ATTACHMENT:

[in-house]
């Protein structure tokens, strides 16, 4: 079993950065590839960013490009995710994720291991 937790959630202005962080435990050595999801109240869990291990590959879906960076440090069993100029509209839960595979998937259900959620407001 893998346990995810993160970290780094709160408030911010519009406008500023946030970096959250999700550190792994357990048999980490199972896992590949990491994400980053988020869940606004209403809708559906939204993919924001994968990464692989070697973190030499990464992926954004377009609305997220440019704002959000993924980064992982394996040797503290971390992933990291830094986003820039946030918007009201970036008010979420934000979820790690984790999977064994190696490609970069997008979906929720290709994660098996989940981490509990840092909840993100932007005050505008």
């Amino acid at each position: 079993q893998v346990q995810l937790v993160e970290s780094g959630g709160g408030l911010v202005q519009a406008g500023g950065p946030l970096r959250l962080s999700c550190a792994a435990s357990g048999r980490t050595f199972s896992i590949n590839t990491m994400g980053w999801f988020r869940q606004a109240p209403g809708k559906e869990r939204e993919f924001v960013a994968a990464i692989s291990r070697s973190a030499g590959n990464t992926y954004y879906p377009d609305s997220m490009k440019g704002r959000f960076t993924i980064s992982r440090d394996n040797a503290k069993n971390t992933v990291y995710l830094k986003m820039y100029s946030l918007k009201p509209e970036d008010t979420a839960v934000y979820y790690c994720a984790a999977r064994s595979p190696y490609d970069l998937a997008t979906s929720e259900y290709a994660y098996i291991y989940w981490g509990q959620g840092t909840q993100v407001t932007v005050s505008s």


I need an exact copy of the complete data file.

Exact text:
[in-house]
């Protein structure tokens, strides 16, 4: 079993950065590839960013490009995710994720291991 937790959630202005962080435990050595999801109240869990291990590959879906960076440090069993100029509209839960595979998937259900959620407001 893998346990995810993160970290780094709160408030911010519009406008500023946030970096959250999700550190792994357990048999980490199972896992590949990491994400980053988020869940606004209403809708559906939204993919924001994968990464692989070697973190030499990464992926954004377009609305997220440019704002959000993924980064992982394996040797503290971390992933990291830094986003820039946030918007009201970036008010979420934000979820790690984790999977064994190696490609970069997008979906929720290709994660098996989940981490509990840092909840993100932007005050505008």
């Amino acid at each position: 079993q893998v346990q995810l937790v993160e970290s780094g959630g709160g408030l911010v202005q519009a406008g500023g950065p946030l970096r959250l962080s999700c550190a792994a435990s357990g048999r980490t050595f199972s896992i590949n590839t990491m994400g980053w999801f988020r869940q606004a109240p209403g809708k559906e869990r939204e993919f924001v960013a994968a990464i692989s291990r070697s973190a030499g590959n990464t992926y954004y879906p377009d609305s997220m490009k440019g704002r959000f960076t993924i980064s992982r440090d394996n040797a503290k069993n971390t992933v990291y995710l830094k986003m820039y100029s946030l918007k009201p509209e970036d008010t979420a839960v934000y979820y790690c994720a984790a999977r064994s595979p190696y490609d970069l998937a997008t979906s929720e259900y290709a994660y098996i291991y989940w981490g509990q959620g840092t909840q993100v407001t932007v005050s505008s």